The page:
Innovation is something we ask for and expect out of our marketing teams. The shift in focus over the last several years from traditional to digital distribution of messages has created a large array of new choices and many more challenges to implementing ideas. Nowhere does this reality hit home more for the pharma marketer than with the use of the iPad as a primary tool in direct message delivery. The gift of the new device from Apple represents great potential for new ways to empower the delivery, but the devil is in the execution details. On-strategy creative is important. But pretty pictures and clever turns of phrase are not going to carry the day. Digital marketing is a marriage of the message being delivered, the capability of the device, and its form factor. Building creative strategy in new mediums means thinking differently about the creative process, including who should be involved. Take a look at these four suggestions for how to make the most out of your next collaboration:
Invite new people to the party.
It’s easy to get into a workflow that is comfortable and one you are used to. Bringing in new folks to innovation sessions full of ‘regular producers’ can feel risky because of the potential for disruption. The truth is innovation is often really a disruptive process. New mediums like the iPad are complex and teams should consider adding technical people who are willing to be active in the discussion. Often the training department is an afterthought, but they should be brought on to the team as well.
Build innovation muscle.
Getting better at innovating means exercising your creative muscles and getting better at facilitating conversations toward a purposeful result. Any creative person can tell you that innovation is not possible on a schedule or by assignment only. “Be Creative Now!” is an exhortation not grounded in reality. Getting true innovation with teams means patiently training the team to think in a new medium, then encouraging and expecting them to do so.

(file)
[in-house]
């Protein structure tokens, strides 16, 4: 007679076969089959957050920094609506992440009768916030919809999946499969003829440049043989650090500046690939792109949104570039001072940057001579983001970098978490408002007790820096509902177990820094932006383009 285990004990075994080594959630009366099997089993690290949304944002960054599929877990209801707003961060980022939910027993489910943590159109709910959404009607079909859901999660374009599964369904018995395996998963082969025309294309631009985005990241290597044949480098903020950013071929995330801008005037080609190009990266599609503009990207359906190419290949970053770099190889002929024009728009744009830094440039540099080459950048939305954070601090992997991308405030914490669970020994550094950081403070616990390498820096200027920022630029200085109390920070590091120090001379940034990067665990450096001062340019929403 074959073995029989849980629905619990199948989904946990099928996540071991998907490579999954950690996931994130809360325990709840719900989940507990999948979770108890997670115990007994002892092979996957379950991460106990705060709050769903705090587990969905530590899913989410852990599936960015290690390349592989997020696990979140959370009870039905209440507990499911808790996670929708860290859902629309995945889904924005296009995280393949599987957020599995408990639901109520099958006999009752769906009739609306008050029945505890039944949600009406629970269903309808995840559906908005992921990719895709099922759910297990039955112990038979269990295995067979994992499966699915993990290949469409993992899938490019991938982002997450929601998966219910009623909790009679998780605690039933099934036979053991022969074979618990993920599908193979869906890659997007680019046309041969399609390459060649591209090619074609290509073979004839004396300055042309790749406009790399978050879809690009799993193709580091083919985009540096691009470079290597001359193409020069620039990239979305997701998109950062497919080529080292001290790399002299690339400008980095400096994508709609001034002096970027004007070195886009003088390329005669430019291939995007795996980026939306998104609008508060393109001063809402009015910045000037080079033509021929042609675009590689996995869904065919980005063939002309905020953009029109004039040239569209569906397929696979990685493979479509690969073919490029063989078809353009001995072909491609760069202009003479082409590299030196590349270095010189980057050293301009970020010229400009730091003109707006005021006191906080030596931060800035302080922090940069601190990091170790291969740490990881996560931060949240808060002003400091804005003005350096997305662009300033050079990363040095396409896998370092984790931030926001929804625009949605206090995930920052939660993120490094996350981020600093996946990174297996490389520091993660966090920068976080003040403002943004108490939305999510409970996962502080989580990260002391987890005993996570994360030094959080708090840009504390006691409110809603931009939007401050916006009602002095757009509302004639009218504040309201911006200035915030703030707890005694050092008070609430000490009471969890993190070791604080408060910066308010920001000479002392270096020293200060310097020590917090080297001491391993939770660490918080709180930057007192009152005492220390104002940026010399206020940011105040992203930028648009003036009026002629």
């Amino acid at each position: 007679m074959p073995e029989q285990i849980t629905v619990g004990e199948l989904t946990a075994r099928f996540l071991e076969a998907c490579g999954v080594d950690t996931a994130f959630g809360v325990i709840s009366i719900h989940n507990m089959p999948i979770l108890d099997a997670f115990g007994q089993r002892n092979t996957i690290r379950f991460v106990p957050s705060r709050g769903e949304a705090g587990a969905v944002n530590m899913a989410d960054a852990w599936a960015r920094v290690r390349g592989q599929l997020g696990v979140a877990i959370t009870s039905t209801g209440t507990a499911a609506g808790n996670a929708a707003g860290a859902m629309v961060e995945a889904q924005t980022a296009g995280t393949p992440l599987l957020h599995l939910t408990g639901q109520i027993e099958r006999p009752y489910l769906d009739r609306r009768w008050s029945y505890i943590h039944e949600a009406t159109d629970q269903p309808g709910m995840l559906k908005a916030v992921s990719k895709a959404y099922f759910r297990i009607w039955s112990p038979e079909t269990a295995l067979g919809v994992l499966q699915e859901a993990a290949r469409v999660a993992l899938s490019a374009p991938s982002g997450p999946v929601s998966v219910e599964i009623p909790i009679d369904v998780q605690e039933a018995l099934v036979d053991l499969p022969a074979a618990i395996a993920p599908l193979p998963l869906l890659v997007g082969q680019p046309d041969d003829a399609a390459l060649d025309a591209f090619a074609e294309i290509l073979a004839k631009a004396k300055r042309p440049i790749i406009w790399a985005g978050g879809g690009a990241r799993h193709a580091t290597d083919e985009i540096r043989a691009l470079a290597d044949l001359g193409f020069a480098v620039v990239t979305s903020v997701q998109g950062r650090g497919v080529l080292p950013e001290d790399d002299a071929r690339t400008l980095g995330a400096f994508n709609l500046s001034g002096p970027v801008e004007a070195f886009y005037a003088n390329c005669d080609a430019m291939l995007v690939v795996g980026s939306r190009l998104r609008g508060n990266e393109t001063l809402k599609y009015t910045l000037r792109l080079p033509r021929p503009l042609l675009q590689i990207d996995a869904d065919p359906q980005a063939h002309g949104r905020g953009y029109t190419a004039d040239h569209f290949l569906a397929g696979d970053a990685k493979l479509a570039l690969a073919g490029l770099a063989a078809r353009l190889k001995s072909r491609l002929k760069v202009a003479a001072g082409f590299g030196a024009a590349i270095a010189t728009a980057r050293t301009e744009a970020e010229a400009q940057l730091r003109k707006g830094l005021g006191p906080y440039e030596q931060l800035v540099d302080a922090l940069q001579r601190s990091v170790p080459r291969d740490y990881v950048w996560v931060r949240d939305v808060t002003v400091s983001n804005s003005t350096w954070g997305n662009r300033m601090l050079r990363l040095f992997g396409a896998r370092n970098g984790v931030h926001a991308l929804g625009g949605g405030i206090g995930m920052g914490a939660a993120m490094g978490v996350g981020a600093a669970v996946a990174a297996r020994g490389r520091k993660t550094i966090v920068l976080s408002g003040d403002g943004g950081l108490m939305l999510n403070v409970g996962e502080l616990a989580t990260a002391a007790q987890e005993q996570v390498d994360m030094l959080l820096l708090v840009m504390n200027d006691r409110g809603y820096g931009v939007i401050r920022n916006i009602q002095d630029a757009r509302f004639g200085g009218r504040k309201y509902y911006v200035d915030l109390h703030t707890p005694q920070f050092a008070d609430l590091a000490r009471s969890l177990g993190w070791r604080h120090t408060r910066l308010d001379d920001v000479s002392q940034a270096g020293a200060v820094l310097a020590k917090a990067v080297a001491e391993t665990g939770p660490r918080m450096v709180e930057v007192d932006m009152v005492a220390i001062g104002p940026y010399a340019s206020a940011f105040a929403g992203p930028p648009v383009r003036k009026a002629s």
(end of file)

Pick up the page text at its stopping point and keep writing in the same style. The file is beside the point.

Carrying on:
Take a hard look at your culture.
Innovation is a messy process. This can be an annoyance to the manager looking to meet a deadline and drive timely messages to their intended audience. My experience tells me that innovation cannot thrive in an environment of strict control. Creating a culture where innovation thrives requires a balance between focus on the subject at hand and an open and questioning mind. One of the biggest mistakes made in business is to jump too quickly into figuring out what is wrong with an idea someone is proposing. Innovation almost never occurs where there is a high risk of criticism. Allowing for trial and failure with encouragement is the best way to guarantee innovation. Snap judgments of other people’s ideas-not so much. Culture can be both the number one enabler and number one killer of innovation.
Remember that innovation doesn’t happen until people are affected.
I have had the great honor of working with extremely innovative people over the last several years. At Allora and Intouch I get to spend a lot of time with creative professionals and product innovators. I have learned an important truth from these very hardworking and intelligent people: the plausibility of an idea worth innovating and executing is directly proportional to the benefit the idea brings to people. Innovation’s endgame is helping, inspiring, teaching, creating, healing, etc. It is one of the highest forms of interacting with our world and deserves our attention, our best thinking, our patience and our time.